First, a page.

Aguardiente: Colombia's Fire Water

Of course during my recent trip to Colombia I had to find out what their native spirit was. After finally putting my (barely there) Spanish to good use, a local told me about Aguardiente.

What is Aguardiente?

It is Colombia's national liquor and while it is also made in other countries such as Spain, Portugal and others throughout Latin America, Colombia is known for its Aguardiente. Translated to mean "fire water", there are several brands in Colombia with varying degrees of anise, some more fiery or sweet than others.  Colombians drink Aguardiente year-round, but it's especially enjoyed during the holidays.

How is Aguardiente made?

Aguardiente is an anise-flavoured liqueur made from distilled sugar cane and contains between 24%-29% alcohol content.  After the sugar cane is distilled, various amount of aniseed is added, giving it its licorice taste.  To me, liquors made from anise taste exactly like liquid licorice. 

How to Drink Aguardiente

Because of Aguardiente's strong anise flavor, most people drink it without mixing it with juices or other liquors.  So the next time you're in Colombia, order Aguardiente, prepare yourself for the shocked stare you'll get, and then drink away! 


Cartagena: A Photo Essay

As my love for travel continues to flourish by the minute, hour, day, and image, I’ve begun looking beyond the common destinations that are sought after most by tourists. Don’t get me wrong, I want to see as much of the free world I can fit into my lifetime and a good chunk of those places are the popular locales that appear on numerous social media feeds and TV screens daily. But every once and a while, it’s good to explore somewhere off the beaten path that can give a more authentic experience, sans the blanket of over-commercialism and tourist traps.  Enter Cartagena.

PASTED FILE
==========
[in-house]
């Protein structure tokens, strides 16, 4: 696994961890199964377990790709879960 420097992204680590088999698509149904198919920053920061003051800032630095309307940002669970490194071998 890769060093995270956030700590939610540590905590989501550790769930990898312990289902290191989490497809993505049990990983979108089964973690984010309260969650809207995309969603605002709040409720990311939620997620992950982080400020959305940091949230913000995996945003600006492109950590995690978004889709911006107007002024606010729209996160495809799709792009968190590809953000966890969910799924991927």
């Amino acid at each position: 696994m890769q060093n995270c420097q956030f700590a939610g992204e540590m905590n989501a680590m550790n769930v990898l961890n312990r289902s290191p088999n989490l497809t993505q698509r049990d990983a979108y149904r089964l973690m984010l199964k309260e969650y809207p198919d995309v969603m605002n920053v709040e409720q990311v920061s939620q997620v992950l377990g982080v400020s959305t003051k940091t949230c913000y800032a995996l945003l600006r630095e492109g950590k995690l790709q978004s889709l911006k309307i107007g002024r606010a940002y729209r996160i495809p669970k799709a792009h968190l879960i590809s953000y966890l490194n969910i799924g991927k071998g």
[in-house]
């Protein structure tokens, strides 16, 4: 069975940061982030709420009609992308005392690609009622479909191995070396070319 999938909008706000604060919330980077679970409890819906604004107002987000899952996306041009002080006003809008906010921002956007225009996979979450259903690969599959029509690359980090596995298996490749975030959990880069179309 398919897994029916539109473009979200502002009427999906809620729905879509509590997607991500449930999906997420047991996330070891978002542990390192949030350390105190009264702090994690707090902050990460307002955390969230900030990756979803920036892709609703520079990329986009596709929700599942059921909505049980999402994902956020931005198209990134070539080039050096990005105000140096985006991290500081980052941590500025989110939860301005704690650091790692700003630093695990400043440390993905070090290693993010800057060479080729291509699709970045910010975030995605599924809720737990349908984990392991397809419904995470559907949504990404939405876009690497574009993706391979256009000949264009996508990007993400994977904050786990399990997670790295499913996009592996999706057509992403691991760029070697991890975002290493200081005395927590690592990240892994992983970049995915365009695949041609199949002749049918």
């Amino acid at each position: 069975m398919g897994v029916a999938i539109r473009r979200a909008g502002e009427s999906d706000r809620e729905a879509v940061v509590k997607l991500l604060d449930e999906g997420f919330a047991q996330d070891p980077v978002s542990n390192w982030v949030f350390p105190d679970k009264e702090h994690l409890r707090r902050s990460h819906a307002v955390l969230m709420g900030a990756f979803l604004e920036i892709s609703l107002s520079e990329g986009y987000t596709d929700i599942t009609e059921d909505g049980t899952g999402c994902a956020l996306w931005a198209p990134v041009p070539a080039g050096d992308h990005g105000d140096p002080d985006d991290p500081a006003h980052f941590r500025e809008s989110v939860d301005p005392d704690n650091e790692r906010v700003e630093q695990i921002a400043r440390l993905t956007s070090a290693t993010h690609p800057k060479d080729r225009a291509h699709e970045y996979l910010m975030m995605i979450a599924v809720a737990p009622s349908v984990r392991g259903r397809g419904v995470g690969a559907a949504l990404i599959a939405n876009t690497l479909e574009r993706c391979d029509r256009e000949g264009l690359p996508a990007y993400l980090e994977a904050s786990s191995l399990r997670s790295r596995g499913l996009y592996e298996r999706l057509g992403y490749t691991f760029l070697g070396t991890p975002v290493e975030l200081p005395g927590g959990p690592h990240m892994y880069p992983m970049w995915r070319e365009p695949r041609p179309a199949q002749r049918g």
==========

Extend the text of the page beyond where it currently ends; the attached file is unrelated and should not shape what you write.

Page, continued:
The city, located on the Carribean coast of Colombia, is brimming with as much charm as there are colors bursting throughout the streets. The oft-imprinted image of the city as a land of illicit criminal activity was not evidenced during my visit. Instead, I observed a quaint town full of history and vibrancy, not once feeling my safety in jeopardy.

It’s the perfect place to vacation, throwing itineraries to the wind. The Walled City (where tourists primarily stay) is completely walkable. You’ll find beauty and culture amongst the colonial architecture, massive churches, and edifying museums. Take a break from sauntering the cobblestoned streets and muggy weather to enjoy some fresh seafood or a cool mojito at any of the various cafes and restaurants.

And if you want a break from the city life, make arrangements to hop a boat in the early morning to escape to the aquatic paradise that is the Islas del Rosario, an archipelago comprised of 30 islands off the coast of Cartagena. As you can see, there’s a little bit of everything. Perhaps I can show you better than I can tell you. I hereby present to you “Cartagena: A Photo Essay”:

Taking it all in.

typical beach meal consisting of red snapper, coconut rice, and plantain chips. Yum!

visit to the Baru village to view the local way of life.

A Palenquera woman prepares her fruit basket.

ne of my favorite houses along the streets of Cartagena.

ne of the many street art displays in the Getsemani district.

orre del Reloj, or Clock Tower, the main gateway to the walled city.

”La Gorda” statue by renowned sculptor Fernando Botero that sits in Plaza de Santo Domingo.

lter inside Catedral de San Pedro Claver.

he beach on Gente de Mar Resort, located in the Islas del Rosario.

view of the Bocagrande district during takeoff. Hasta la proxima, Cartagena!

Andrea Williams
Follow Andrea on Instagram to see more pictures from her trip.